Musk, The Art of the Deal

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OnInnovation (Flickr)

Musk Plans to Go Ahead with Original Price of $54.20 a Share

All successful businessmen have their own style of negotiating. Elon Musk is better known as a whiz-kid/idea-man than a wheeler-dealer negotiator. But, he didn’t become the wealthiest person on planet Earth without being a master persuader. There’s no telling how much the on-again, off-again deal to buy Twitter was a “chess match” the entrepreneur was playing to accomplish a goal. Or if he backed himself into a corner that he could not get out of. In the end, Twitter had initially been fighting hard not to be bought for 54.20 a share, Twitter later wound up suing to be taken private for $54.20 a share. Assuming the final deal is near, this is either masterful brilliance or a costly mistake for the entrepreneur.

Will the Musk Twitter Deal Finally be Consummated?

Elon Musk, according to multiple news outlets, wrote to Twitter on Tuesday and offered to follow through with the deal to buy the company. The terms were the same as the original offer by the billionaire. If this is the final chapter of the interplay between Musk, who heads several companies, and Twitter, it will end the seven-month-long legal saga. It will also be the only company Musk owns that he has not built from the ground up.

Not coming to an agreement now would be difficult. Musk and Twitter are scheduled to meet in a Delaware court on October 17 as Twitter is looking to force the billionaire to purchase the company for the same terms Musk is said to have proposed in his letter.

As of 2:30 on Tuesday, the shares of Twitter are up 12.67%. The price is 11.50% below Musk’s per-share offering price.

Key Details

Twitter accepted Musk’s unsolicited takeover bid on April 25, three weeks after the billionaire disclosed he purchased a 9.2% stake in the company. This followed a short period where Twitter employees and a number of advocacy groups with names like Stop the Deal campaigned to prevent the purchase.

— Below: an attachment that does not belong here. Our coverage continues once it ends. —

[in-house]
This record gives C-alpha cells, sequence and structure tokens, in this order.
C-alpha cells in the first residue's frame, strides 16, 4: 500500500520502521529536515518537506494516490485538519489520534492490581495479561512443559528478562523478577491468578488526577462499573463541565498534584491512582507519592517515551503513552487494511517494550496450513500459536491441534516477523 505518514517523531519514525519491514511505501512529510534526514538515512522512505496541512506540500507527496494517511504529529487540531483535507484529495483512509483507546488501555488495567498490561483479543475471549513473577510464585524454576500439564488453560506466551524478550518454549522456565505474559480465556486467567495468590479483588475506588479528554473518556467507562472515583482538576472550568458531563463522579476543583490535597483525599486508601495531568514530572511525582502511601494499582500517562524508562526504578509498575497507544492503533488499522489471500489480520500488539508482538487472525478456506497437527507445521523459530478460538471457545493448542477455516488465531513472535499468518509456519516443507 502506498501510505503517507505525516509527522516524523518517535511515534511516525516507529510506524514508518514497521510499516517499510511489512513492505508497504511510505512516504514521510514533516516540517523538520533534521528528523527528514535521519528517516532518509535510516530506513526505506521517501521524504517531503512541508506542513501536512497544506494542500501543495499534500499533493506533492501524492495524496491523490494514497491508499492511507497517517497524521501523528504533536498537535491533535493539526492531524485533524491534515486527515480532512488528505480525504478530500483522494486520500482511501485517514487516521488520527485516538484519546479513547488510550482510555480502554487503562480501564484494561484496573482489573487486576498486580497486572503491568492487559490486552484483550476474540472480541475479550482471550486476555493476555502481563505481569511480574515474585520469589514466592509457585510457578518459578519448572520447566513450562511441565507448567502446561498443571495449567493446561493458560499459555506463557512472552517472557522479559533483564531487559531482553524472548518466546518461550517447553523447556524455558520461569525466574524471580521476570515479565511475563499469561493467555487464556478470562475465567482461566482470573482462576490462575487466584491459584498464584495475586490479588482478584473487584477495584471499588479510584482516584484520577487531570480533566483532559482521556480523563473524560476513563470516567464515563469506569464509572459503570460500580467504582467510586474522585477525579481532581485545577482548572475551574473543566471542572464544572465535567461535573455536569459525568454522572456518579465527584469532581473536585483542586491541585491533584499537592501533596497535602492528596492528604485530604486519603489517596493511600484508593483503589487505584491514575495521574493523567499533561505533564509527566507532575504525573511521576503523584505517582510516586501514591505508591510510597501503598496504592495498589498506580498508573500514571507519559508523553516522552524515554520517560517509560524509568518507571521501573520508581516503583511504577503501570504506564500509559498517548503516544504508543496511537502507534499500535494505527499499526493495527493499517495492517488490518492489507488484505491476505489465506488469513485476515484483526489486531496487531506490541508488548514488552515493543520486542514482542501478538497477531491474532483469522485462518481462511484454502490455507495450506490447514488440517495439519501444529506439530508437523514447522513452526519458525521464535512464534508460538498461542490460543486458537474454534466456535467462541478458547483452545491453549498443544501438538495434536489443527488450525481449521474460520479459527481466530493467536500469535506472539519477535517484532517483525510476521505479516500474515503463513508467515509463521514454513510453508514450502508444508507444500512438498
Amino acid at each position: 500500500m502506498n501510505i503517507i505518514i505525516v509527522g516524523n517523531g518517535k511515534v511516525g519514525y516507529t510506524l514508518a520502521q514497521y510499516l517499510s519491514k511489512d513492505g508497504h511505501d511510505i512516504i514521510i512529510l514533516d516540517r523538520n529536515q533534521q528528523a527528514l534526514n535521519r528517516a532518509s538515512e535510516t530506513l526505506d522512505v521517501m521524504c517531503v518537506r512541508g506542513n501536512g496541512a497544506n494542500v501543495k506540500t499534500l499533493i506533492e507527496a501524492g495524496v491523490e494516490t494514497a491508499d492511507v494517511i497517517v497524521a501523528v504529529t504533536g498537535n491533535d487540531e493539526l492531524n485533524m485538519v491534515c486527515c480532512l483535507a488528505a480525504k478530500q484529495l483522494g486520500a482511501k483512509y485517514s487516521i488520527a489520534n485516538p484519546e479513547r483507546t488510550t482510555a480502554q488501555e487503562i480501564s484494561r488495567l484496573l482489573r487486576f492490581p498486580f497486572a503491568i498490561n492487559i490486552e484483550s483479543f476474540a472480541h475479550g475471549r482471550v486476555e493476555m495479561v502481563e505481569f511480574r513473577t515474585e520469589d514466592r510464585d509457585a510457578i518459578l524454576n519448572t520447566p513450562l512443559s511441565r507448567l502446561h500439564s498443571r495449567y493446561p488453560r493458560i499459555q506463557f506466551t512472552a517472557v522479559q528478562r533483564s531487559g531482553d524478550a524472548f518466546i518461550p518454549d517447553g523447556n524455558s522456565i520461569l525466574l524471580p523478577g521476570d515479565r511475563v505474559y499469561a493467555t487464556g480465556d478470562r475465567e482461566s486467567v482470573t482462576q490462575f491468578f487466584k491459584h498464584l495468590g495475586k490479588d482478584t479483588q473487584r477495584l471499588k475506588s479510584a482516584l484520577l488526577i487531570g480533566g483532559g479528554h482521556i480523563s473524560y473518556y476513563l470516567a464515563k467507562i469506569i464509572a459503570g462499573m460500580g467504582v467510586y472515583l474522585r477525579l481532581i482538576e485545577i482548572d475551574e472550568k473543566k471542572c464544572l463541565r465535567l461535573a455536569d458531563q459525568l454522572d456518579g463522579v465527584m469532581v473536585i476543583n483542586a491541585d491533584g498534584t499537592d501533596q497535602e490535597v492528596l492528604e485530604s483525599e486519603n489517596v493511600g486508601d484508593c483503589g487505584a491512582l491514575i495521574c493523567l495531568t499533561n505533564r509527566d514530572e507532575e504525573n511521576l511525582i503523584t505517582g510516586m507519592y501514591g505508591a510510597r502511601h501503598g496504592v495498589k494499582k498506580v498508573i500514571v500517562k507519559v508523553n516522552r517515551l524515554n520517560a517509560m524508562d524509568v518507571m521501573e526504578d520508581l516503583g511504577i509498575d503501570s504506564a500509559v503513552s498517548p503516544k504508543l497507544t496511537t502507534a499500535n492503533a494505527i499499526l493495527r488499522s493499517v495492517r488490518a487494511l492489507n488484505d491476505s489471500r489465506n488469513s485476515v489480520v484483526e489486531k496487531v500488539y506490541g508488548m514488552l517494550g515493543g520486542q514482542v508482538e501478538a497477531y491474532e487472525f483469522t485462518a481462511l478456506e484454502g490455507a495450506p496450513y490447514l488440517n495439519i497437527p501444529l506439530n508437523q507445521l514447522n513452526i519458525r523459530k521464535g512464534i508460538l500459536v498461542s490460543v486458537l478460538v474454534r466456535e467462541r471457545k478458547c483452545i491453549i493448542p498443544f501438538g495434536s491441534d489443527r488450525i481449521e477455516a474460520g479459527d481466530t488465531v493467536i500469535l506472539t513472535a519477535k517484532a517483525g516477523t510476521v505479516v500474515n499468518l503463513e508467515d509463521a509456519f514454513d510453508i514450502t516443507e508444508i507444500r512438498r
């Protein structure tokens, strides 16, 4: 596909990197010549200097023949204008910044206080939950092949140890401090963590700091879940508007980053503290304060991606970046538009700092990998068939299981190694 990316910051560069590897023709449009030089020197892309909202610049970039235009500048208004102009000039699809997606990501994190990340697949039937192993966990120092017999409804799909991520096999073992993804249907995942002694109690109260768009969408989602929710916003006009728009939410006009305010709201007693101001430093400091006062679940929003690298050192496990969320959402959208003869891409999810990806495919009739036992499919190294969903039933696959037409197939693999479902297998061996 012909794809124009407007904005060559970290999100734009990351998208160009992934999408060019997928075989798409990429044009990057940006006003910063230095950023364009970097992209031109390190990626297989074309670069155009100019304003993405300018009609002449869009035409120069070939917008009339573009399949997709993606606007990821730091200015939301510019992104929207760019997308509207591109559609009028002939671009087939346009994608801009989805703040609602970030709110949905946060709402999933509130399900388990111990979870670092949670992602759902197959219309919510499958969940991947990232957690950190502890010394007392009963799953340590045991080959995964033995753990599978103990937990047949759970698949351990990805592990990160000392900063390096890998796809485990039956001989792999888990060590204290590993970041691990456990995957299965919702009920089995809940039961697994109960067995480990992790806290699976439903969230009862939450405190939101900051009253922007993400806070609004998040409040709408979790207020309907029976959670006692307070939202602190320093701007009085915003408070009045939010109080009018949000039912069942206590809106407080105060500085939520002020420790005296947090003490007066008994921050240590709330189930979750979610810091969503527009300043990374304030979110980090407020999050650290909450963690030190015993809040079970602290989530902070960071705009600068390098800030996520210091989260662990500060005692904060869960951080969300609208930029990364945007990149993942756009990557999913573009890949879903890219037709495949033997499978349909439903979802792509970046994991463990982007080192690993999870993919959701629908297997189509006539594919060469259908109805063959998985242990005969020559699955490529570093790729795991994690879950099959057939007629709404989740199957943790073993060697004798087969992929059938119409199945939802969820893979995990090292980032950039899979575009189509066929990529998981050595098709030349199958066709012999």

Musk is a uses the microblogging social media platform to communicate with his 108 million followers. However, he loathes the platform’s content moderation policy and wishes to change it to a more open, less moderated social media site. This was the reason given to his followers as to why he’d buy Twitter, to “fix it.”

He later said he was backing out of his offer, the reason was his due diligence allegedly uncovered a large number of fake and spam accounts on Twitter. Elon formally requested to be let out of the deal on July 8, using the reason Twitter lowballed the number of bot accounts in its public filings.

Twitter sued Musk four days later and argued his reasons for backing out of the deal were invalid. The company filed at a state court in Delaware to force Musk to buy Twitter at the originally agreed-upon terms. As the trial date drew nearer, more revelations about both Twitter and Musk emerged. One high drama event was Musk’s lawyers suggesting his case was strengthened by a whistleblower complaint from Twitter’s former head of security. The complaint alleged the company knowingly misled regulators and investors about the number of bots on the site.

The suit, if it had proceeded in two weeks, may have gotten messy as Musk’s texts between himself and  public figures like Twitter co-founder Jack Dorsey, popular podcaster Joe Rogan, and Florida Governor DeSantis were to be part of the suit.

Other Impacted Stocks

Late afternoon on Tuesday, Tesla (TSLA) stock was trading 2.25% higher on the day but off its highs from before the news. Digital World Acquisition Corp., the SPAC that has agreed to merge with Trump Media and its platform, Truth Social, is down 3.16% on the day, having fallen sharply as word spread about Musk’s plans to buy Twitter.

Paul Hoffman

Managing Editor, Channelchek


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